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Sustaining Lake Superior : an extraordinary lake in a changing world

Langston, Nancy. (Author).

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  • 1 of 1 copy available at Kirtland Community College.

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0 current holds with 1 total copy.

Location Call Number / Copy Notes Barcode Shelving Location Status Due Date
Kirtland Community College Library QH 104.5 .S85 L36 2017 30775305529894 General Collection Available -

Record details

  • ISBN: 9780300212983
  • ISBN: 0300212984
  • ISBN: 9780300231663
  • ISBN: 0300231660
  • Physical Description: print
    xv, 292 pages : illustrations, maps ; 25 cm
  • Publisher: New Haven ; Yale University Press, [2017]

Content descriptions

Bibliography, etc. Note: Includes bibliographical references (pages 237-277) and index.
Formatted Contents Note: Preface -- Acknowledgements -- Ecological history of the Lake Superior Basin -- Industrializing the forests, 1870s to 1930s -- The postwar pollution boom -- Taconite and the fight over Reserve Mining Company -- Mining pollution debates,1950s through the 1970s -- Mining, toxics, and environmental justice for the Anishinaabe -- The mysteries of toxaphene and toxic fish -- The Great Lakes Water Quality Agreements -- Climate change, contaminants, and the future of Lake Superior -- Notes -- Index.
Summary, etc.: A compelling exploration of Lake Superior's conservation recovery and what it can teach us in the face of climate change.
Subject: Superior, Lake History
Lake conservation Superior, Lake
Water quality Superior, Lake
Water Pollution Superior, Lake
Natural history Superior, Lake
Lake ecology Superior, Lake
Climatic changes Superior, Lake
Superior, Lake Environmental conditions
Superior, Lake Description and travel

Syndetic Solutions - Library Journal Review for ISBN Number 9780300212983
Sustaining Lake Superior : An Extraordinary Lake in a Changing World
Sustaining Lake Superior : An Extraordinary Lake in a Changing World
by Langston, Nancy
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Library Journal Review

Sustaining Lake Superior : An Extraordinary Lake in a Changing World

Library Journal


(c) Copyright Library Journals LLC, a wholly owned subsidiary of Media Source, Inc. No redistribution permitted.

Historian and activist Langston (environmental history, Michigan Technological Univ.; Toxic Bodies) seeks to capture the dynamism and significance of the largest lake in the world, from its fascinating social history to its unique relationship to global issues of pollution, recovery, industrialization, and climate change. Beginning with Lake Superior's ecological history, the book quickly moves into the massive and unfortunate impacts of the pulp, paper, and mining industries of the surrounding region from the late 19th century to the present. Various efforts to regulate water quality and reduce harmful pollutants over the years are also chronicled; many too little or too late, as Langston makes clear through a convincing combination of historical evidence and personal commentary. Readers are left encouraged to take action for the sake of Lake Superior as much as the wonders of their own backyards. VERDICT An engrossing cautionary tale for lovers of nature and the Great Lakes in particular. Recommended for students and enthusiasts of environmental science and history.-Robin Chin Roemer, Univ. of Washington Lib., Seattle © Copyright 2017. Library Journals LLC, a wholly owned subsidiary of Media Source, Inc. No redistribution permitted.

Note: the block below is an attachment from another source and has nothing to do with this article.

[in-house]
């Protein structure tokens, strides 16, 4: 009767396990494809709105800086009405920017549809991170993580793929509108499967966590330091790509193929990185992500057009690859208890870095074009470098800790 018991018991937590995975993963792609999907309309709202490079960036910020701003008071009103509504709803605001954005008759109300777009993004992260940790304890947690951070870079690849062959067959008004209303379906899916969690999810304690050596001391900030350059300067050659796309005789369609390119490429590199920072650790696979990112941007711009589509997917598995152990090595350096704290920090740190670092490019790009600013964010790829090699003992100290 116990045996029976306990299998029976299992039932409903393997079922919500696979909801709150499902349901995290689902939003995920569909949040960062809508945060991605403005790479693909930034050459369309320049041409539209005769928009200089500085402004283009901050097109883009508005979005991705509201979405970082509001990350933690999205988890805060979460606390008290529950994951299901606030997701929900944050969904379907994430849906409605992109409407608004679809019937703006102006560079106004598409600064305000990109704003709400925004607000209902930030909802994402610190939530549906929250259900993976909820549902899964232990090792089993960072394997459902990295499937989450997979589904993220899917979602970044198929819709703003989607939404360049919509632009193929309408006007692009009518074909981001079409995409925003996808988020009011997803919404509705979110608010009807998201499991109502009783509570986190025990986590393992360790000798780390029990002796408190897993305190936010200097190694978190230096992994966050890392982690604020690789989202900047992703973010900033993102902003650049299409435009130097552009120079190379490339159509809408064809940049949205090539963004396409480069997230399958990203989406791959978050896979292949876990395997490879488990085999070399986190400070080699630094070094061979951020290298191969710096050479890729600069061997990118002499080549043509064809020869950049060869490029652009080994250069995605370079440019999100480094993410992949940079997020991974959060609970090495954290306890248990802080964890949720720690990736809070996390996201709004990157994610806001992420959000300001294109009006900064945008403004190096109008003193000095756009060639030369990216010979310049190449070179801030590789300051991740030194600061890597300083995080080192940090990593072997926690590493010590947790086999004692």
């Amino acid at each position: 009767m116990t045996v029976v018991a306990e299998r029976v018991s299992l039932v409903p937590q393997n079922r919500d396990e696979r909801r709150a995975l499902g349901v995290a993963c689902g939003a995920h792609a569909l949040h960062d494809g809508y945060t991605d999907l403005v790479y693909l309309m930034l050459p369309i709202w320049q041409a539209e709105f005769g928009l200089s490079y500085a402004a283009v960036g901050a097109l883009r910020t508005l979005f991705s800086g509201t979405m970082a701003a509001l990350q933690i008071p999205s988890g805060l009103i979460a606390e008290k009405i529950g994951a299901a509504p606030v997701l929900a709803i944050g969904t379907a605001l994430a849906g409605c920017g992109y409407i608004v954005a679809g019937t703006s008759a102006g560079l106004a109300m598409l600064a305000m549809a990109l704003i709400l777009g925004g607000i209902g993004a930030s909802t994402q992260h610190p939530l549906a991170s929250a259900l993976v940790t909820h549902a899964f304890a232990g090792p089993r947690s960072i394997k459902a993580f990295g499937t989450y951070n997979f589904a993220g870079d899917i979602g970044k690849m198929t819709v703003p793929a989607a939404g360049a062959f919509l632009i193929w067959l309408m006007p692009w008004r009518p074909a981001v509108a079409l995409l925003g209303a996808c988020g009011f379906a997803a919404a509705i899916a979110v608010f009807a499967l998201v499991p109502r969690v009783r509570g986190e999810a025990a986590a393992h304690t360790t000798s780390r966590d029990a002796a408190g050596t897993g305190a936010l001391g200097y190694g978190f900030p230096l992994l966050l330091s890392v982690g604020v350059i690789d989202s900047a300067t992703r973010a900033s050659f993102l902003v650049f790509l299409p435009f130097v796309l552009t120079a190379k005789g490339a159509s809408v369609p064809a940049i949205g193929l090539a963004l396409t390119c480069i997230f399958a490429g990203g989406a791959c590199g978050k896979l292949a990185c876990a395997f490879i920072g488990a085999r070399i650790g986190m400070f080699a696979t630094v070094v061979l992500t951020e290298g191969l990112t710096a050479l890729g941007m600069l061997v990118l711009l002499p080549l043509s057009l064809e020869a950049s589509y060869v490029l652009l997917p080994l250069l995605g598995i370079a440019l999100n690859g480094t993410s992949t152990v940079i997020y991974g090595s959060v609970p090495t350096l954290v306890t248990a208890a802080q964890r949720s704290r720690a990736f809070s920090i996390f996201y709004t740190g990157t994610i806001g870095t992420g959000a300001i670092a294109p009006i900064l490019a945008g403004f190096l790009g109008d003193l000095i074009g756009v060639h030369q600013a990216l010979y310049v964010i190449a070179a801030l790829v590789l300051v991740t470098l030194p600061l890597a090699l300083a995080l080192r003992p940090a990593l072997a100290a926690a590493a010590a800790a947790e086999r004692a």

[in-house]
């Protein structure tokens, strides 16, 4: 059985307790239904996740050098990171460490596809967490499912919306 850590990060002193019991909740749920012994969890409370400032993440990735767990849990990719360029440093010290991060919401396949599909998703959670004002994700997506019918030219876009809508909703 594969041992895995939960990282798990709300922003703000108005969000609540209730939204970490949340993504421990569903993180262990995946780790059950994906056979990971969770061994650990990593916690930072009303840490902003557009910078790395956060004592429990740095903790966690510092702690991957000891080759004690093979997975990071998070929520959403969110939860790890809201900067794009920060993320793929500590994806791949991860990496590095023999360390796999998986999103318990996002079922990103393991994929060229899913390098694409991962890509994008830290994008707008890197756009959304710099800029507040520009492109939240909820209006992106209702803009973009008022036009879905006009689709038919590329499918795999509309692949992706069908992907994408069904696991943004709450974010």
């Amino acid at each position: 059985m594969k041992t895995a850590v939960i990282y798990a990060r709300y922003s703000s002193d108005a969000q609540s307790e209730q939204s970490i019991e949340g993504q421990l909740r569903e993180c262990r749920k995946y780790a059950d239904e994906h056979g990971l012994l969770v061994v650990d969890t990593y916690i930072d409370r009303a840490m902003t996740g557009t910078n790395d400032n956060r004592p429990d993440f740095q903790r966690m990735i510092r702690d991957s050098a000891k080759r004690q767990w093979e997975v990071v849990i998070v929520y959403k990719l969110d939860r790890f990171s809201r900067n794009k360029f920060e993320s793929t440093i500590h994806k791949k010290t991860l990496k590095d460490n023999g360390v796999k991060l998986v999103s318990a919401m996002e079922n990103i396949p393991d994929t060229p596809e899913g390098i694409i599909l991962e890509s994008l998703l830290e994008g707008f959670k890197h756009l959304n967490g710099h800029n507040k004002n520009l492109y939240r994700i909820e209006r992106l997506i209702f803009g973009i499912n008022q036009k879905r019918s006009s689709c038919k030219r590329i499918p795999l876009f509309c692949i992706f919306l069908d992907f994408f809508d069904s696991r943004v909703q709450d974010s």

Syndetic Solutions - CHOICE_Magazine Review for ISBN Number 9780300212983
Sustaining Lake Superior : An Extraordinary Lake in a Changing World
Sustaining Lake Superior : An Extraordinary Lake in a Changing World
by Langston, Nancy
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CHOICE_Magazine Review

Sustaining Lake Superior : An Extraordinary Lake in a Changing World

CHOICE


Copyright American Library Association, used with permission.

Langston, an environmental history professor at Michigan Technological University, begins her book with an elegantly presented geographical, geological, and ecological summary of Lake Superior, the world's largest freshwater lake. The subsequent chapters describe the history of industrial assaults on the lake through waste product discharge and other toxins, particularly from iron ore mining and the paper production industry. Langston then deals with water quality laws and agreements, and the final chapter reviews climate change and the future of the lake. The book is handsomely produced: a wealth of photographs and useful diagrams accompany the text, and 40 pages of notes and references provide extensive, authoritative documentation. However, though the author tries to maintain objectivity, she tends to paint an unrelentingly grim picture of industrial sectors, with limited alternative perspectives. As Langston studied in Sweden, this reviewer wishes her treatment of the issues reflected more of the pragmatic Swedish model: Sweden is simultaneously a world leader in environmental policy and the leading mining nation in Europe. This text is a valuable reference source but should not be used in isolation. Summing Up: Recommended. Graduate students, researchers, faculty, and professionals. --Frank T. Manheim, George Mason University

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